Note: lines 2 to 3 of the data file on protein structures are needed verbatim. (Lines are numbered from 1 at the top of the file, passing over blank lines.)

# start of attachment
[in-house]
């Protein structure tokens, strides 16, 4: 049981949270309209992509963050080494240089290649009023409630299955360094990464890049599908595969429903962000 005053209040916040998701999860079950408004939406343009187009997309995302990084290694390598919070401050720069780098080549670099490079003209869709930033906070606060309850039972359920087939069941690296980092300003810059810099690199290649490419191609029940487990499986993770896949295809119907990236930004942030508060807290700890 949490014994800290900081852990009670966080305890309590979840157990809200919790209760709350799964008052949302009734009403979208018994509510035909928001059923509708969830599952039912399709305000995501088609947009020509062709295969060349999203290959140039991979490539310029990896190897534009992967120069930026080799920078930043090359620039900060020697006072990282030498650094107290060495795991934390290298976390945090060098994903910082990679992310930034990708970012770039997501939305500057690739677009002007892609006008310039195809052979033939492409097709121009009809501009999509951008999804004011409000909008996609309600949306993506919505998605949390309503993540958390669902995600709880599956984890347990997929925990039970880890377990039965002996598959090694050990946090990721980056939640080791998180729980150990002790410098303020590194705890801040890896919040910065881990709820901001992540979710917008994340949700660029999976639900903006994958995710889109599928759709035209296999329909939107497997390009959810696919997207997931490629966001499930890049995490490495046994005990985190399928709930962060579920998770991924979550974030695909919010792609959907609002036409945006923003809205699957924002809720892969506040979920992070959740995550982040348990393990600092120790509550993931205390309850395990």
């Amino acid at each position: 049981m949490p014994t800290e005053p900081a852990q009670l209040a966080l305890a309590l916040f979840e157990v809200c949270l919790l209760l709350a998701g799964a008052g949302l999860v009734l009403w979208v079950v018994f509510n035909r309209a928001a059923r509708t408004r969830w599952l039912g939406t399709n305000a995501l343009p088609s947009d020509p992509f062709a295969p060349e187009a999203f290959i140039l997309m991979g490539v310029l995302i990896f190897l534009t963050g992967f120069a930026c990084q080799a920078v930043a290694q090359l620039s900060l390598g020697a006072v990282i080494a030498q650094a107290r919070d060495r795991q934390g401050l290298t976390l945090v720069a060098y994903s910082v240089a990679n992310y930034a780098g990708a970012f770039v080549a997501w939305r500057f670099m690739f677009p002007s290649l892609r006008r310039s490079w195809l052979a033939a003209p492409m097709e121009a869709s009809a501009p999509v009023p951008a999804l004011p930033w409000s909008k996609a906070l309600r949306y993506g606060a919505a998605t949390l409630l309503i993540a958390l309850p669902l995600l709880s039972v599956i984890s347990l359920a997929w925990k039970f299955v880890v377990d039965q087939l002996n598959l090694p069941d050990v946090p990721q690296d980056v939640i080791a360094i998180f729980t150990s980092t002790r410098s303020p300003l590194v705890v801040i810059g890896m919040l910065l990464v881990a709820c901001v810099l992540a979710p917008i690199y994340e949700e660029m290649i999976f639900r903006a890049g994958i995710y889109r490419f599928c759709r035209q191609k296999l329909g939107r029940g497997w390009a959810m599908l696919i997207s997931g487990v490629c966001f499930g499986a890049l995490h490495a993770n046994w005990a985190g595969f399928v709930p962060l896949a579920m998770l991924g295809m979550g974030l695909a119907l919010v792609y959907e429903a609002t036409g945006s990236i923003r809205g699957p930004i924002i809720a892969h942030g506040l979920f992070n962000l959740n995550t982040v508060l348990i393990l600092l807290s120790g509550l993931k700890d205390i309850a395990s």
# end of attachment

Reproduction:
């Protein structure tokens, strides 16, 4: 049981949270309209992509963050080494240089290649009023409630299955360094990464890049599908595969429903962000 005053209040916040998701999860079950408004939406343009187009997309995302990084290694390598919070401050720069780098080549670099490079003209869709930033906070606060309850039972359920087939069941690296980092300003810059810099690199290649490419191609029940487990499986993770896949295809119907990236930004942030508060807290700890 949490014994800290900081852990009670966080305890309590979840157990809200919790209760709350799964008052949302009734009403979208018994509510035909928001059923509708969830599952039912399709305000995501088609947009020509062709295969060349999203290959140039991979490539310029990896190897534009992967120069930026080799920078930043090359620039900060020697006072990282030498650094107290060495795991934390290298976390945090060098994903910082990679992310930034990708970012770039997501939305500057690739677009002007892609006008310039195809052979033939492409097709121009009809501009999509951008999804004011409000909008996609309600949306993506919505998605949390309503993540958390669902995600709880599956984890347990997929925990039970880890377990039965002996598959090694050990946090990721980056939640080791998180729980150990002790410098303020590194705890801040890896919040910065881990709820901001992540979710917008994340949700660029999976639900903006994958995710889109599928759709035209296999329909939107497997390009959810696919997207997931490629966001499930890049995490490495046994005990985190399928709930962060579920998770991924979550974030695909919010792609959907609002036409945006923003809205699957924002809720892969506040979920992070959740995550982040348990393990600092120790509550993931205390309850395990």
């Amino acid at each position: 049981m949490p014994t800290e005053p900081a852990q009670l209040a966080l305890a309590l916040f979840e157990v809200c949270l919790l209760l709350a998701g799964a008052g949302l999860v009734l009403w979208v079950v018994f509510n035909r309209a928001a059923r509708t408004r969830w599952l039912g939406t399709n305000a995501l343009p088609s947009d020509p992509f062709a295969p060349e187009a999203f290959i140039l997309m991979g490539v310029l995302i990896f190897l534009t963050g992967f120069a930026c990084q080799a920078v930043a290694q090359l620039s900060l390598g020697a006072v990282i080494a030498q650094a107290r919070d060495r795991q934390g401050l290298t976390l945090v720069a060098y994903s910082v240089a990679n992310y930034a780098g990708a970012f770039v080549a997501w939305r500057f670099m690739f677009p002007s290649l892609r006008r310039s490079w195809l052979a033939a003209p492409m097709e121009a869709s009809a501009p999509v009023p951008a999804l004011p930033w409000s909008k996609a906070l309600r949306y993506g606060a919505a998605t949390l409630l309503i993540a958390l309850p669902l995600l709880s039972v599956i984890s347990l359920a997929w925990k039970f299955v880890v377990d039965q087939l002996n598959l090694p069941d050990v946090p990721q690296d980056v939640i080791a360094i998180f729980t150990s980092t002790r410098s303020p300003l590194v705890v801040i810059g890896m919040l910065l990464v881990a709820c901001v810099l992540a979710p917008i690199y994340e949700e660029m290649i999976f639900r903006a890049g994958i995710y889109r490419f599928c759709r035209q191609k296999l329909g939107r029940g497997w390009a959810m599908l696919i997207s997931g487990v490629c966001f499930g499986a890049l995490h490495a993770n046994w005990a985190g595969f399928v709930p962060l896949a579920m998770l991924g295809m979550g974030l695909a119907l919010v792609y959907e429903a609002t036409g945006s990236i923003r809205g699957p930004i924002i809720a892969h942030g506040l979920f992070n962000l959740n995550t982040v508060l348990i393990l600092l807290s120790g509550l993931k700890d205390i309850a395990s």